Just What is Pugwash?
A Brief Introduction
As a non-advocacy, educational organization, Carnegie Mellon Student Pugwash strives to increase awareness of the ethical dilemmas created by the interactions of science, technology, and medicine within contemporary society and approaches to dealing with these dilemmas. Our interdisciplinary perspective helps to bridge the gap between knowledge and action in areas such as biotechnology, computers in society, management of technology, national security and nuclear weapons, energy, technology transfer, and the environment. Carnegie Mellon Student Pugwash is non-hierarchical, non-bureaucratic, non-partisan, and student run. At its center, Pugwash has a steering committee, all which directs the group through popular consensus. Carnegie Mellon Student Pugwash encourages participation of undergraduate, graduate, and professional students. We encourage participation from all majors, as this leads to an interdisciplinary approach that stimulates more universal, well-rounded thought and discussion. All of our meetings are open to those willing to contribute and learn from its activities.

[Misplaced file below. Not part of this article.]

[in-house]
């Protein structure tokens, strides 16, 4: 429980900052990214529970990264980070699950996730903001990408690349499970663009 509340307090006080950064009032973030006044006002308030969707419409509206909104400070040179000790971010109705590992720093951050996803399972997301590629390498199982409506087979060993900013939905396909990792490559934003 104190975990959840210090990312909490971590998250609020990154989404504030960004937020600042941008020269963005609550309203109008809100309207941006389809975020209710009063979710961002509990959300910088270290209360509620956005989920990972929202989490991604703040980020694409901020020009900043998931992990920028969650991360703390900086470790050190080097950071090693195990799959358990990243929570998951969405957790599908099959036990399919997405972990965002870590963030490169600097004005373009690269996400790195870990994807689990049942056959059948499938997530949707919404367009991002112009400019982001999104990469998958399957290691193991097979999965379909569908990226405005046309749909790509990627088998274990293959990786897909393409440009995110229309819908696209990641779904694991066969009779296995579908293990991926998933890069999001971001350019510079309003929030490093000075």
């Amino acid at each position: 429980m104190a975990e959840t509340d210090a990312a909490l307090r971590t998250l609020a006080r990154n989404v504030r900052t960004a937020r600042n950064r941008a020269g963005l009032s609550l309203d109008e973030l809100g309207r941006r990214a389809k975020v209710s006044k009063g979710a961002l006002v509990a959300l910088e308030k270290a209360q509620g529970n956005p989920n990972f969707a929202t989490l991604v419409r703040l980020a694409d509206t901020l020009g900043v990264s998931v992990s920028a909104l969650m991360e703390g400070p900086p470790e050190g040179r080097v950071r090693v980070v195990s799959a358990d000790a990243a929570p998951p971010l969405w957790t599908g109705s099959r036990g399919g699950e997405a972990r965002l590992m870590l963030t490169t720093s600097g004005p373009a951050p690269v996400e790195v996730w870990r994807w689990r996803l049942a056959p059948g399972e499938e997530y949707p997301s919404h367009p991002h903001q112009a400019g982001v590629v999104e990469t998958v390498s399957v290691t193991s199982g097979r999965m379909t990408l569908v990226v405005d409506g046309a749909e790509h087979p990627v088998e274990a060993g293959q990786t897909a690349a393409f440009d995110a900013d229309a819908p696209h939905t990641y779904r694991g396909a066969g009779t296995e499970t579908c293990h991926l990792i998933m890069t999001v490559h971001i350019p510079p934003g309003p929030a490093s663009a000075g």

The Carnegie Mellon Chapter of Student Pugwash is an independent, student run organization with active undergraduate, graduate, and faculty members from various colleges within the university. The chapter, formed in the fall of 1987, aims to provide students a forum to discuss and better understand the social and ethical dimensions of science and technology. Close contact is maintained with the Student Pugwash USA national office in Washington, DC, and Pugwash chapters at other colleges and universities around the world. We take our name from Pugwash, Nova Scotia where the first Pugwash Conference on Science and World Affairs was held in 1957. The conferences began and the behest of Albert Einstein and Bertrand Russell, co-authors of the Pugwash Manifesto, which calls on scientists to consider the ethical implications of their work. Student Pugwash programs address the fact that science and technology are shaping the physical and social worlds in increasingly profound ways. If society is to avoid thoughtless applications of technology, it is critical to train young people to consider the social and ethical implications of their decisions. Scientists and engineers should be educated about the effects their work will have on society. Policy makers should be prepared to analyze and shape the course of technology policy. And, perhaps most importantly, citizens must feel that they have a right and a responsibility to join with experts in addressing the world's most pressing problems. In the spirit of Albert Einstein's challenge, "We need to learn to think in a new way," Student Pugwash provides students with the knowledge and analytic skills necessary to translate their concern about the future into viable solutions. In areas ranging from medicine to international security to environment, our programs explore fundamental issues of justice, equity, and progress. Consensus is neither sought nor expected and Student Pugwash does not advocate specific policies.